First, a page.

Compact brazed heat exchangers helped a manufacturer of pharmaceutical ingredients and intermediates achieve tight temperature control of its reactors.
Keeping the temperature of chemical reactions at the right level is a delicate matter. Often, the reaction takes place in a reactor and is very sensitive to temperature changes. Thus, being able to influence the temperature is of utmost importance for chemical industries. Depending on which kind of chemical reaction occurs, adding or rejecting heat with some sort of heating or cooling medium is necessary. Often, quite complex systems are needed for tempering the reactor.
Procos produces synthetic pharmaceutical active ingredients and advanced intermediates. In its plant at Cameri outside of Milan, Italy, more than 35 large reactors are in process, all with a need for temperature regulation.
The Problem. When the reactors were designed, the cooling and heating fluids entered directly into the reactor jacket. No intermediate heat exchangers were used. This meant that the jacket had to be emptied of one fluid before the next could be let in. This was a very slow responding system. Furthermore, problems occurred because of mistakes being made when emptying and filling the jacket. This caused the wrong brine to end up in the wrong system -- for example, cooling tower water in the steam system -- with large maintenance costs as a result.
The Solution. The problem was solved by having intermediate heat exchangers for the four different flows. The brine that was heated or cooled with these intermediate heat exchangers could then circulate in the jacket independent of where the energy was taken from (i.e., steam, cooling water, etc). Compact brazed plate heat exchangers from Swep, Landskrona, Sweden, were chosen to act as a heat exchanger unit for the steam application. Four compact brazed heat exchangers in parallel were used in order to avoid problems with pressure regulations. Previously, gasketed heat exchangers were used. However, the steam pressure was increased to a level where gaskets melt; thus, the gasketed heat exchangers were replaced with compact brazed units.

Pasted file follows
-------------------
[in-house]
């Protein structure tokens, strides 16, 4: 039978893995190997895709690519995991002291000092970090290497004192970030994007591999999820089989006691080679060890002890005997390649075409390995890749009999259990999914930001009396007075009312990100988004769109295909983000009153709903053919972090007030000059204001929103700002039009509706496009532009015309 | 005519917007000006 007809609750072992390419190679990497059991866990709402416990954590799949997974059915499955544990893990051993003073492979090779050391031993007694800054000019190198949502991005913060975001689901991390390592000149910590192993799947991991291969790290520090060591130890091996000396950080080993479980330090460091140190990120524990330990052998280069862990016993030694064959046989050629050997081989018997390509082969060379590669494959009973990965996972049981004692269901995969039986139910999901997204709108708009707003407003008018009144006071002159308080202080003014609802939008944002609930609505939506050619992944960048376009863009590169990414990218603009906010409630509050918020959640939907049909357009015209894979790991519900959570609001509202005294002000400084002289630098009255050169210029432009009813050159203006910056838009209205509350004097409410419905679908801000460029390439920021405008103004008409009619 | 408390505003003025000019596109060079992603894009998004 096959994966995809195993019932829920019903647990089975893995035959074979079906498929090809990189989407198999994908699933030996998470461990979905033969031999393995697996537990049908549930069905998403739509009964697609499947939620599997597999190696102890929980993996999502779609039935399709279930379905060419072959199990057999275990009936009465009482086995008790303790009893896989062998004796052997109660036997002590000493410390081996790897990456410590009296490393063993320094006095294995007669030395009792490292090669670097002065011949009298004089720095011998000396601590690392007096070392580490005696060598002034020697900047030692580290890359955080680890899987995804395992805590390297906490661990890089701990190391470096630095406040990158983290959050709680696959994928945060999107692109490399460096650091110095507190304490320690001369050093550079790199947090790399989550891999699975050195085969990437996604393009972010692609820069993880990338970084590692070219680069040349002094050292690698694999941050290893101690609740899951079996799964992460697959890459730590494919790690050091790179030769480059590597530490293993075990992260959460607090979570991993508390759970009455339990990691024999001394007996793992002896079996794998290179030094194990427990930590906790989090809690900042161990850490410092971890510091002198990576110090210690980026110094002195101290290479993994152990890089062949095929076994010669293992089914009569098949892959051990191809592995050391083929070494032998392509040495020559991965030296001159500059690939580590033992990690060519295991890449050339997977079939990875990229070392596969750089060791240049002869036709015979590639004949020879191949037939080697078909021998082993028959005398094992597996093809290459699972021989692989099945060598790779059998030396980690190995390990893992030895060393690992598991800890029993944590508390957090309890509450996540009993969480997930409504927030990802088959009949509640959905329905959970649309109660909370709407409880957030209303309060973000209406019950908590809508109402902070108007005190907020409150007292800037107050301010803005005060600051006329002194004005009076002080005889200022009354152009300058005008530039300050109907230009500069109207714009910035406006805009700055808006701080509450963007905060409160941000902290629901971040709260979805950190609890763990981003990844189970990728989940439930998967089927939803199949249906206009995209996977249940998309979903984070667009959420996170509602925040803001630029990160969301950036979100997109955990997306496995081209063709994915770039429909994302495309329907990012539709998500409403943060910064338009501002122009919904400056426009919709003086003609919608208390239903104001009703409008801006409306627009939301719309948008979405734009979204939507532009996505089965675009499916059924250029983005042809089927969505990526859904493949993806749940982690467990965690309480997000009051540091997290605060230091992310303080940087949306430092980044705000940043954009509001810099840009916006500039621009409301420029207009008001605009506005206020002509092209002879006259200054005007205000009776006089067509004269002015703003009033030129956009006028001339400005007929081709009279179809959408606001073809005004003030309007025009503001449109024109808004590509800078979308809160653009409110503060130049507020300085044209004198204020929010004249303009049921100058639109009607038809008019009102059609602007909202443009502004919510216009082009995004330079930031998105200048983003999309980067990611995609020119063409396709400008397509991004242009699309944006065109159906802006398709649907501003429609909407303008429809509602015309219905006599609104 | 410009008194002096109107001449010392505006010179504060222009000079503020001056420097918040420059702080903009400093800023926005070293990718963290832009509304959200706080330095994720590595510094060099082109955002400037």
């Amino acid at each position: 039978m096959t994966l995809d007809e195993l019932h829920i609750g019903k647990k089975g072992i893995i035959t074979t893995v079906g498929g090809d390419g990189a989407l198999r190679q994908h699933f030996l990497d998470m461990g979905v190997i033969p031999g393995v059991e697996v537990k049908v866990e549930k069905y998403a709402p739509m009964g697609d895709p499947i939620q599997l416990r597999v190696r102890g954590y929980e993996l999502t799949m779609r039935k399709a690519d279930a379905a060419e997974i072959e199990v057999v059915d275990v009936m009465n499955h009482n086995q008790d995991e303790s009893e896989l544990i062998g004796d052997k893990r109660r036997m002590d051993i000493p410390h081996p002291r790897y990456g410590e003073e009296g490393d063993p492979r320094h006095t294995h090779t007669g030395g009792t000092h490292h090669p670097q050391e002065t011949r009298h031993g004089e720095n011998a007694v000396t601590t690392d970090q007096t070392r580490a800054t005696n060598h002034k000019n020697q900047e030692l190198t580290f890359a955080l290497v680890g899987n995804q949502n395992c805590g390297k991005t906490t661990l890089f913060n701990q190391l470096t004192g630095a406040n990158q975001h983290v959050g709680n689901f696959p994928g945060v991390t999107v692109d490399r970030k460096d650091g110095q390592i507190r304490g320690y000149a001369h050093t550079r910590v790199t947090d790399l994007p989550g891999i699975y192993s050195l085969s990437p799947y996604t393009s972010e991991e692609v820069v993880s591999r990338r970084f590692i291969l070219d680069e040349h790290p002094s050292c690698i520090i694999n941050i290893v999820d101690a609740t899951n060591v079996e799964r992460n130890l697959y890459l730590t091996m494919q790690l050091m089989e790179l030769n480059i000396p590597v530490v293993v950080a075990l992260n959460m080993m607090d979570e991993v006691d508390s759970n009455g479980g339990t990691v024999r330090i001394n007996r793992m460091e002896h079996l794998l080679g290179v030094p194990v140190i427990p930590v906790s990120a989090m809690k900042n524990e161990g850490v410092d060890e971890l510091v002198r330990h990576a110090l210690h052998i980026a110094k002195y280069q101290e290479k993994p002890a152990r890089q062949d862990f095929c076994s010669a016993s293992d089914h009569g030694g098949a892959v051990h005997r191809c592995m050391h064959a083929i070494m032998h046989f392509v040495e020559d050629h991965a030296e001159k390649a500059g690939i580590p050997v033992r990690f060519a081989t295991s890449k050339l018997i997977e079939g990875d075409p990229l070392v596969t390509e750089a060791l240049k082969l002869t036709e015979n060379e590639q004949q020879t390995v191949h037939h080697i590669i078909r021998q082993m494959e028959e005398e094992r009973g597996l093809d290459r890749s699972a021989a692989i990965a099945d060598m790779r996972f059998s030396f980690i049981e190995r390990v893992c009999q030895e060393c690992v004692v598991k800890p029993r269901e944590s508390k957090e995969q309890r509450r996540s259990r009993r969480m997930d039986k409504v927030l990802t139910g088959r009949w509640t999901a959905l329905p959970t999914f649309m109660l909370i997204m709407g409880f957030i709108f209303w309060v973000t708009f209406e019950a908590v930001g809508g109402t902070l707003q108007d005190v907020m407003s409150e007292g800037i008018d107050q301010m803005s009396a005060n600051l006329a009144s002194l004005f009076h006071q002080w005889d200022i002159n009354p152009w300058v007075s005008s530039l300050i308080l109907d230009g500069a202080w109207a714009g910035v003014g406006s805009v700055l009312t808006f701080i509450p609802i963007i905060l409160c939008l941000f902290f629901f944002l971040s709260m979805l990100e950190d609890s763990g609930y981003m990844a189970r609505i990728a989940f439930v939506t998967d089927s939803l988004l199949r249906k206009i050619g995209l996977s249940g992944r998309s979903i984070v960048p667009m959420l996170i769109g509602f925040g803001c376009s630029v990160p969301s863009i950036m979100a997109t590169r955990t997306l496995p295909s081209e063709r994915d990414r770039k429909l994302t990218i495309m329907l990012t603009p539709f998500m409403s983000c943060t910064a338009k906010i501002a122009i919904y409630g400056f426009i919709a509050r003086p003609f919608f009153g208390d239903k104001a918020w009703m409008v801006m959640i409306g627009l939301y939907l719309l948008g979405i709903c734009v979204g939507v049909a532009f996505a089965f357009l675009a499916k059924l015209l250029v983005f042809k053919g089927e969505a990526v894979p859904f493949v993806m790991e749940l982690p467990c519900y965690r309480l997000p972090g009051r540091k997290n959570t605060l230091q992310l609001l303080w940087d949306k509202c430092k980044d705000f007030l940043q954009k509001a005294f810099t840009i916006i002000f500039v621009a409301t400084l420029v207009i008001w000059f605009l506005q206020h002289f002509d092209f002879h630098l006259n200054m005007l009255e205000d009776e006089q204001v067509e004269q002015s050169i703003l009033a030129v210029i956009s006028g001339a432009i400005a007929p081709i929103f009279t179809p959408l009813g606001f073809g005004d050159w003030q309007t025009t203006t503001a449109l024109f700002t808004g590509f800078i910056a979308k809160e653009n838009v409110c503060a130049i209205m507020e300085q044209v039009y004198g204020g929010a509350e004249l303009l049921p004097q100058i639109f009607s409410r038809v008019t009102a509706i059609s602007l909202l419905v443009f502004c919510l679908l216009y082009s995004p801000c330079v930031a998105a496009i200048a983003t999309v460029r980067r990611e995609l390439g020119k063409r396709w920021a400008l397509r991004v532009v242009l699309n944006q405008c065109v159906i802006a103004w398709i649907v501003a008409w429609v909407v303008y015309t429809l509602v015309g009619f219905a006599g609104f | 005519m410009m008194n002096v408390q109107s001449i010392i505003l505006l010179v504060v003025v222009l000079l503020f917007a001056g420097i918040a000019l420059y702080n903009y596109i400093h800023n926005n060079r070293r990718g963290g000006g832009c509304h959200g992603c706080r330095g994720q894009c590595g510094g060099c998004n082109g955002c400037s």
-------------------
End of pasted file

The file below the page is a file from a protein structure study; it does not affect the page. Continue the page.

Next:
After the retrofit, four flows, containing water and ethylene glycol at different temperatures, can be mixed in order to provide the jacket around the reactor with liquid of desired temperature. The different temperatures of the four flows are accomplished by exchanging heat in four different heat exchanger units:
The first heat exchanger unit cools the brine down to -4oF (-20oC) with another ethylene glycol brine from a chiller.
The second heat exchanger cools the brine to around 50oF (10oC) with city water.
Cooling tower is used in the third heat exchanger to produce a brine temperature of around 85oF (30oC).
The last unit consists of four compact brazed heat exchangers in parallel with steam connections on the front and water/glycol connections on back. The brine is heated to 280oF (138oC) by steam at 4 bar (284 to 302oF [140 to 150oC]).
The temperature of the flow entering the jacket is controlled by the stream -- whether it is the cooling-tower cooled stream or the city water cooled stream, for example -- and by the flow.